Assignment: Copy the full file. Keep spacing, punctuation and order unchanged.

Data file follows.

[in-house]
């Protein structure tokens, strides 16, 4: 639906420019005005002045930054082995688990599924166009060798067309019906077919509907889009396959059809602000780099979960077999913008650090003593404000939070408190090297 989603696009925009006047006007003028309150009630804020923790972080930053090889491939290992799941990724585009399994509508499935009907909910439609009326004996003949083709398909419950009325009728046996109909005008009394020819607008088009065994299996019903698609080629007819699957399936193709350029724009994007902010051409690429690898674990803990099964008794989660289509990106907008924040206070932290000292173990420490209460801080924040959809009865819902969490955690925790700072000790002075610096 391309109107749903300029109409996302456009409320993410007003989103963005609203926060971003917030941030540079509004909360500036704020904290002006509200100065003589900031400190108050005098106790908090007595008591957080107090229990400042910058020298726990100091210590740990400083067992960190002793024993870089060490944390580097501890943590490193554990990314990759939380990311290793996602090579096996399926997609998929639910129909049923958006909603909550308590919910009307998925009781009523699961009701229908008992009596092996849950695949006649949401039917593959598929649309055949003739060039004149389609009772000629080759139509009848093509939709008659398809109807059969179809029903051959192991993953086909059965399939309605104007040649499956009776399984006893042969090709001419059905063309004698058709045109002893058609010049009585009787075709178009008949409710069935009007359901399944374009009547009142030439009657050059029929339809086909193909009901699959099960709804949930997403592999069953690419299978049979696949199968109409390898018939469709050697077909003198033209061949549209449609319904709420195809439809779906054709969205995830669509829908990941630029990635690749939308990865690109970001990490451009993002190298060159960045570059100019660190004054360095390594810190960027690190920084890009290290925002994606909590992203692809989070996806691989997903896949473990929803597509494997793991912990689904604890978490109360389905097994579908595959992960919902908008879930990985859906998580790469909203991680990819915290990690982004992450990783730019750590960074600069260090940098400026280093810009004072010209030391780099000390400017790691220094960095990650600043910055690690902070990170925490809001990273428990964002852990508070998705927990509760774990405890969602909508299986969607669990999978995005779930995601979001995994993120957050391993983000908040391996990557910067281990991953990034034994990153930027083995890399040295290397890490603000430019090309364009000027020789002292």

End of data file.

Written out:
[in-house]
């Protein structure tokens, strides 16, 4: 639906420019005005002045930054082995688990599924166009060798067309019906077919509907889009396959059809602000780099979960077999913008650090003593404000939070408190090297 989603696009925009006047006007003028309150009630804020923790972080930053090889491939290992799941990724585009399994509508499935009907909910439609009326004996003949083709398909419950009325009728046996109909005008009394020819607008088009065994299996019903698609080629007819699957399936193709350029724009994007902010051409690429690898674990803990099964008794989660289509990106907008924040206070932290000292173990420490209460801080924040959809009865819902969490955690925790700072000790002075610096 391309109107749903300029109409996302456009409320993410007003989103963005609203926060971003917030941030540079509004909360500036704020904290002006509200100065003589900031400190108050005098106790908090007595008591957080107090229990400042910058020298726990100091210590740990400083067992960190002793024993870089060490944390580097501890943590490193554990990314990759939380990311290793996602090579096996399926997609998929639910129909049923958006909603909550308590919910009307998925009781009523699961009701229908008992009596092996849950695949006649949401039917593959598929649309055949003739060039004149389609009772000629080759139509009848093509939709008659398809109807059969179809029903051959192991993953086909059965399939309605104007040649499956009776399984006893042969090709001419059905063309004698058709045109002893058609010049009585009787075709178009008949409710069935009007359901399944374009009547009142030439009657050059029929339809086909193909009901699959099960709804949930997403592999069953690419299978049979696949199968109409390898018939469709050697077909003198033209061949549209449609319904709420195809439809779906054709969205995830669509829908990941630029990635690749939308990865690109970001990490451009993002190298060159960045570059100019660190004054360095390594810190960027690190920084890009290290925002994606909590992203692809989070996806691989997903896949473990929803597509494997793991912990689904604890978490109360389905097994579908595959992960919902908008879930990985859906998580790469909203991680990819915290990690982004992450990783730019750590960074600069260090940098400026280093810009004072010209030391780099000390400017790691220094960095990650600043910055690690902070990170925490809001990273428990964002852990508070998705927990509760774990405890969602909508299986969607669990999978995005779930995601979001995994993120957050391993983000908040391996990557910067281990991953990034034994990153930027083995890399040295290397890490603000430019090309364009000027020789002292």